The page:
As an alternative to the embodiment in FIGS. 1 and 3, FIG. 4 discloses a bulb 88 with corresponding high and low beam filaments 26, 28 respectively, which bulb 88 entirely contains a separate bulb 90 that has a light transmitting surface 92 thatis preferably yellow colored. The filament 94 associated with the bulb 90 and the filaments 26, 28 are selectively powered by a control 96 in similar fashion to the prior embodiment. The embodiment in FIG. 4 is in all other respects operable in thesame manner as the prior embodiment.
As an alternative to situating separate bulbs in coaxial relationship, one within the other as in FIG. 4, two separate bulbs 98, 100 are disclosed in FIG. 5. The bulb 98 is a conventional high-low beam bulb with a clear light transmittingsurface 102. The bulb 100 contains a single filament 104 and has a light transmitting surface 106 that is yellow colored throughout. Powering of the bulbs 98, 100 is accomplished selectively in the same manner as in the prior embodiments through aswitch control 108. The arrangement of the bulbs 98, 100 with respect to the housing 12 is only exemplary. The bulbs might be vertically spaced or horizontally spaced from one another. As a still further alternative, the bulbs 98, 100 may be stackedin a forward direction so that the bulb 100 is placed forwardly of the white light bulb 98, though the bulbs remain independently operable. It is desirable to situate the filament coils as close to the focal point for the reflective surface 14 aspossible, yet it is desirable to keep as much light as possible from the powered bulb from finding its way through the bulb that is switched off.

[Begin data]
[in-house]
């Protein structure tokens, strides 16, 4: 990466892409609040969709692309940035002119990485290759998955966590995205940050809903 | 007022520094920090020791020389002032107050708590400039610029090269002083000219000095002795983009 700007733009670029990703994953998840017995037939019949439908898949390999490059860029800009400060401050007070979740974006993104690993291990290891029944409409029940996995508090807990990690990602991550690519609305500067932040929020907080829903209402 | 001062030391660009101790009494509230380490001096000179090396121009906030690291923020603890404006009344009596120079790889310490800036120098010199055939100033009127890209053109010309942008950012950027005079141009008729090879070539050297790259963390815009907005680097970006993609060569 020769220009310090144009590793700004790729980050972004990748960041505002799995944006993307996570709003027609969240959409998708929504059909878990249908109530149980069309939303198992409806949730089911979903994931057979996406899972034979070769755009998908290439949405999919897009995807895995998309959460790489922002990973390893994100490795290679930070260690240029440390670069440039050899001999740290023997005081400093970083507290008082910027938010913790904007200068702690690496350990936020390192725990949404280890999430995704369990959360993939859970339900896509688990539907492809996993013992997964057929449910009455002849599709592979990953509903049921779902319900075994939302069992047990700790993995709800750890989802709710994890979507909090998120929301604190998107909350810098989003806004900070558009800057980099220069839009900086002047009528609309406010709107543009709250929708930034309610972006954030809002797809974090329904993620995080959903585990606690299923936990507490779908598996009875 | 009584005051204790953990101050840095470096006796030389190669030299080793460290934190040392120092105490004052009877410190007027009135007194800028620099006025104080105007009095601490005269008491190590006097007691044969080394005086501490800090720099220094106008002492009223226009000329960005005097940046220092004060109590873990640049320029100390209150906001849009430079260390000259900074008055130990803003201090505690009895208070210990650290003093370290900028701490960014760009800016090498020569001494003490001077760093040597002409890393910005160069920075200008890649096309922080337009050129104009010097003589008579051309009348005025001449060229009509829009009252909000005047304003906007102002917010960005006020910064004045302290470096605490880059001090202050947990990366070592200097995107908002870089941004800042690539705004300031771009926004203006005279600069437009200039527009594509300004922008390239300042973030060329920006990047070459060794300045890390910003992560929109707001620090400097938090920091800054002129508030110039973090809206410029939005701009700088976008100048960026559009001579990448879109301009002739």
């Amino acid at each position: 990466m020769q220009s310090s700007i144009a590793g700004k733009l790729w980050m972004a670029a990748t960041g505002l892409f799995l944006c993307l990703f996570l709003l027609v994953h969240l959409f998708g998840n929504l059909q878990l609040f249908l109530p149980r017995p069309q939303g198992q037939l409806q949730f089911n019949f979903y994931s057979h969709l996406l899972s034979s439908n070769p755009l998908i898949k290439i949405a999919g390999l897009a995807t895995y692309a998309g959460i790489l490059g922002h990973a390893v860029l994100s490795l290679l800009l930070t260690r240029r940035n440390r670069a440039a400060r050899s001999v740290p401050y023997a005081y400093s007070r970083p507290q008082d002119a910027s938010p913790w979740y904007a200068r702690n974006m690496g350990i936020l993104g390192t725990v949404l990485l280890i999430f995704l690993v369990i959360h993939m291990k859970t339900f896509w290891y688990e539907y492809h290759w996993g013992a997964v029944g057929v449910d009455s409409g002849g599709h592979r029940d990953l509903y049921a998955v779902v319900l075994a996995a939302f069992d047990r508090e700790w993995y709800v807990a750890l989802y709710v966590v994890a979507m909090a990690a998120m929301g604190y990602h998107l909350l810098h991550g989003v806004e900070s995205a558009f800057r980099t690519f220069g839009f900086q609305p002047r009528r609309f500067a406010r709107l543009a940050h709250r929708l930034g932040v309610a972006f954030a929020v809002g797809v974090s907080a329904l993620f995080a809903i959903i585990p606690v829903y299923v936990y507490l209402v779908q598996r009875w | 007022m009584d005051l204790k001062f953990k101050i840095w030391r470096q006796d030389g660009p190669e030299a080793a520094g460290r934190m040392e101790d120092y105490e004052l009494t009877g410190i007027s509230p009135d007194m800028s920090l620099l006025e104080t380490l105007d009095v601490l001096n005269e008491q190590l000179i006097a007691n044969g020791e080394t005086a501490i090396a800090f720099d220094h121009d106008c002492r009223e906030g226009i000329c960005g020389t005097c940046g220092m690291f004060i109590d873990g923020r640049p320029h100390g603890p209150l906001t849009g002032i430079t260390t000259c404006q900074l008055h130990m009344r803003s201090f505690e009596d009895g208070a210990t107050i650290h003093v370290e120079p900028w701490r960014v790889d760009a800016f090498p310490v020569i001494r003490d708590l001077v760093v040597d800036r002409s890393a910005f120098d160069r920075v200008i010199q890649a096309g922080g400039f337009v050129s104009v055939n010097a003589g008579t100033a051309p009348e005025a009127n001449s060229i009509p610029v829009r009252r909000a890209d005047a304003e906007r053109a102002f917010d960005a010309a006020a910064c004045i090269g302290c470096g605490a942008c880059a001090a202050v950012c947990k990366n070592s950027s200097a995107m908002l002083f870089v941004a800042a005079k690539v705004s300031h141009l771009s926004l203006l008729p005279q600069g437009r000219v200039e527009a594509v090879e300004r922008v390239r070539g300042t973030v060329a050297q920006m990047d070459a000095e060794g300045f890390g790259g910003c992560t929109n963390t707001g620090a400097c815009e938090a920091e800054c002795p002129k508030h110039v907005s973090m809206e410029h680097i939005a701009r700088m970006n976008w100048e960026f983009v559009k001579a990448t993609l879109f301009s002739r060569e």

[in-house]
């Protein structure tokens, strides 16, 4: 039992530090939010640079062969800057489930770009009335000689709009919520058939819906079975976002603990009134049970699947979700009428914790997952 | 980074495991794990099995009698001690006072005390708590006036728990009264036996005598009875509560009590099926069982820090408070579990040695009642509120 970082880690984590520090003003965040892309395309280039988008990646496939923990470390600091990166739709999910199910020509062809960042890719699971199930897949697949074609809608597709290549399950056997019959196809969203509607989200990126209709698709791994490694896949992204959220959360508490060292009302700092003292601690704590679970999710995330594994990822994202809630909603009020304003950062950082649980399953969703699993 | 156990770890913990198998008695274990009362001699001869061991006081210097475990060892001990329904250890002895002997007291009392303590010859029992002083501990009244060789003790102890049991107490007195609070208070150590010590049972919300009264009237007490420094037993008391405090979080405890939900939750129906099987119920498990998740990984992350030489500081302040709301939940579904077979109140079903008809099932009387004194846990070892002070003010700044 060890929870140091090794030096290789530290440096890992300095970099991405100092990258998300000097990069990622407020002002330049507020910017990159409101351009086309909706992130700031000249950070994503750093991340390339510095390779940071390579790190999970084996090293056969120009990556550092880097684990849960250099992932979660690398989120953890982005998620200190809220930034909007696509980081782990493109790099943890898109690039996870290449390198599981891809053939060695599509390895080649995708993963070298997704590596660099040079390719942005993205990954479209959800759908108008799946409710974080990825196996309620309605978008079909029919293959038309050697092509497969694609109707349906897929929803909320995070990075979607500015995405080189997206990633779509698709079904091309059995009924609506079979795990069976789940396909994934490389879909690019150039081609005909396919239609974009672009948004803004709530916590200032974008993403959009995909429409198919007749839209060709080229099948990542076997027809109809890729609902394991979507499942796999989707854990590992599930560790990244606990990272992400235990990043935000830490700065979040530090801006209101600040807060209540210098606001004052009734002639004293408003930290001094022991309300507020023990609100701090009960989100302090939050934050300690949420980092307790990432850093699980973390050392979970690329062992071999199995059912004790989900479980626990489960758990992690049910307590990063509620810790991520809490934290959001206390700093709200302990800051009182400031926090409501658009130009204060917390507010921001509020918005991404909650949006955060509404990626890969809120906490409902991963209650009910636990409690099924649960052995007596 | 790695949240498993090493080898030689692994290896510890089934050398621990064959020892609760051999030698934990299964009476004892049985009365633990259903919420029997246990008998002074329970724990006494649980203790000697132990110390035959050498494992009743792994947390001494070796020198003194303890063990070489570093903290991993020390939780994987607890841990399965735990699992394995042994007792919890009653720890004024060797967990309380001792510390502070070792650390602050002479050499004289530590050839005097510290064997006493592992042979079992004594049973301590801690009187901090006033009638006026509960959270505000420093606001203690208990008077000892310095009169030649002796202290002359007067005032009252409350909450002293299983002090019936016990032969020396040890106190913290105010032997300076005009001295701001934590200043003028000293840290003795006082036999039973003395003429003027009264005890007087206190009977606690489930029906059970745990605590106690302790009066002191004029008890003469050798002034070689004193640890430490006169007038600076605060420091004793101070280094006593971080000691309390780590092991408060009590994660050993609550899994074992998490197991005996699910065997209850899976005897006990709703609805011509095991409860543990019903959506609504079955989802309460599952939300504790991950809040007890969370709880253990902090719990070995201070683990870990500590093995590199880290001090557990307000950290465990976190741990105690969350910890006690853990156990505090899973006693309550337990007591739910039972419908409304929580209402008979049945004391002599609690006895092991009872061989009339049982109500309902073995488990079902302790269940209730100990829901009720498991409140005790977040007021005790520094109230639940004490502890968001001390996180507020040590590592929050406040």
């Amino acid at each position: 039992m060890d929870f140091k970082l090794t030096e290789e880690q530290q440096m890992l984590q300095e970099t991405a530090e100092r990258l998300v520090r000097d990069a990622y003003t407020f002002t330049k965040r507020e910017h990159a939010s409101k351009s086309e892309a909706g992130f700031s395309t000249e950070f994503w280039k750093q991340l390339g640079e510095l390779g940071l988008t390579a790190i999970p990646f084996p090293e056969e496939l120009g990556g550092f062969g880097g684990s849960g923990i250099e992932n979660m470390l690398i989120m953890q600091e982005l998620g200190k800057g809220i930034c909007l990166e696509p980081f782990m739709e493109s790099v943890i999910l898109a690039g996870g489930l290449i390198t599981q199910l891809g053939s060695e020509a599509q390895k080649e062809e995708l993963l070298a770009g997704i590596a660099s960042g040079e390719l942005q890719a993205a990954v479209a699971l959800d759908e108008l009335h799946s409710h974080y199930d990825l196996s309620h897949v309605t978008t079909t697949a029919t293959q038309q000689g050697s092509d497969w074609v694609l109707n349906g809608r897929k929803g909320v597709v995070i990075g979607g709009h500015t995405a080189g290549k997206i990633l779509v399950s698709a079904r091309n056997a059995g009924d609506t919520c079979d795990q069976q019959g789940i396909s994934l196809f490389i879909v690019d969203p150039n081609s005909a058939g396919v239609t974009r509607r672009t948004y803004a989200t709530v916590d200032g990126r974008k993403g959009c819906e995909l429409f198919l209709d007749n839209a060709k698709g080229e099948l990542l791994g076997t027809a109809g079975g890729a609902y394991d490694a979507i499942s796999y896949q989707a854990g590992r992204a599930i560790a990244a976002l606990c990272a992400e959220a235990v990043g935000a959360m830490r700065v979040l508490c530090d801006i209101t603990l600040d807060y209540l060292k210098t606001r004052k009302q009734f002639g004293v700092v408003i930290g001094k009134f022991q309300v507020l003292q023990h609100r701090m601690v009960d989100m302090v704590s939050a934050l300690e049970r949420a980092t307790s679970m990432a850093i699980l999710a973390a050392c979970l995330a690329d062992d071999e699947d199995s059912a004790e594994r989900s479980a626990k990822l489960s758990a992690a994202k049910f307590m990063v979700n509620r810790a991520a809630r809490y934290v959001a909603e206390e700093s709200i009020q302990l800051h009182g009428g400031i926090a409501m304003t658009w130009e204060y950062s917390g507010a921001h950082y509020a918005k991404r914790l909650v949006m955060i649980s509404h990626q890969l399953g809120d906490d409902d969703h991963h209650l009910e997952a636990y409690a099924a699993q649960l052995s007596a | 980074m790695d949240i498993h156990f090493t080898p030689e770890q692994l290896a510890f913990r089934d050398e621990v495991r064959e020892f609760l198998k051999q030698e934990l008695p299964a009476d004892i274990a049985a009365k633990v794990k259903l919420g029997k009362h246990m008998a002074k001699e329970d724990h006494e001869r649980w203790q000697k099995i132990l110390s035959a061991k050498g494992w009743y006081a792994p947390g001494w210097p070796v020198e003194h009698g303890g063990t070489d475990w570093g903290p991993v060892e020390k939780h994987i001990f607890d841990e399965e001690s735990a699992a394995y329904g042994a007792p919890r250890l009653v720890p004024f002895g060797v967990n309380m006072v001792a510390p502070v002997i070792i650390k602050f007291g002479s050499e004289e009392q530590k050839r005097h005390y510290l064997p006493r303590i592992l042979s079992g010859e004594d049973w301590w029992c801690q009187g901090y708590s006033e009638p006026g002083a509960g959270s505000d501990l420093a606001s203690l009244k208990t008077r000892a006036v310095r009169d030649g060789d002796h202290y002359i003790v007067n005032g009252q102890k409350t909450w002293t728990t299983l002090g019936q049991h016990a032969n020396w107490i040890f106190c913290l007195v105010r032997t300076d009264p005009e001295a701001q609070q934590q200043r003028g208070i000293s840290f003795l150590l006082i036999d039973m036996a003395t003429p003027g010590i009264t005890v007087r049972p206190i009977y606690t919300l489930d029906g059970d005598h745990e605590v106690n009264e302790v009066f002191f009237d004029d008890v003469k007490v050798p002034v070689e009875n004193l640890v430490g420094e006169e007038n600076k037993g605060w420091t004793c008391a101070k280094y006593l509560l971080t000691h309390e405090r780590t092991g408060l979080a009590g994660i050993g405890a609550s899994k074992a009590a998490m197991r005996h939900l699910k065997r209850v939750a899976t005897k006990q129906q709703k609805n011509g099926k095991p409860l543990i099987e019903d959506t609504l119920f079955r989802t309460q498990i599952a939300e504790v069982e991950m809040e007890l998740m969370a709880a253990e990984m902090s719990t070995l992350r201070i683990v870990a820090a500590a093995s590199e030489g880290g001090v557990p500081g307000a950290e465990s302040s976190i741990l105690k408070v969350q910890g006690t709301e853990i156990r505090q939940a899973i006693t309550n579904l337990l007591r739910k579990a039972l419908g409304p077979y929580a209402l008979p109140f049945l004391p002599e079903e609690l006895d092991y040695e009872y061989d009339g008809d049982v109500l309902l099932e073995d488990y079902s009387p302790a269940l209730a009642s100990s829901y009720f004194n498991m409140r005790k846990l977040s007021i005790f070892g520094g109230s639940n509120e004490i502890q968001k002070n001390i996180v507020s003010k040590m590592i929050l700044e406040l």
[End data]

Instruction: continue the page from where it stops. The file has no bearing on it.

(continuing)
While the invention has been described with respect to a vehicle headlamp, the concept may be employed in any type of light i.e. bulbs for home use. Wherever it is desirable to project different colored lights from a common source, the presentinvention is appropriate.
The foregoing detailed description was made for purposes of demonstrating the structure and operation of the present invention, with no unnecessary limitations to be understood therefrom.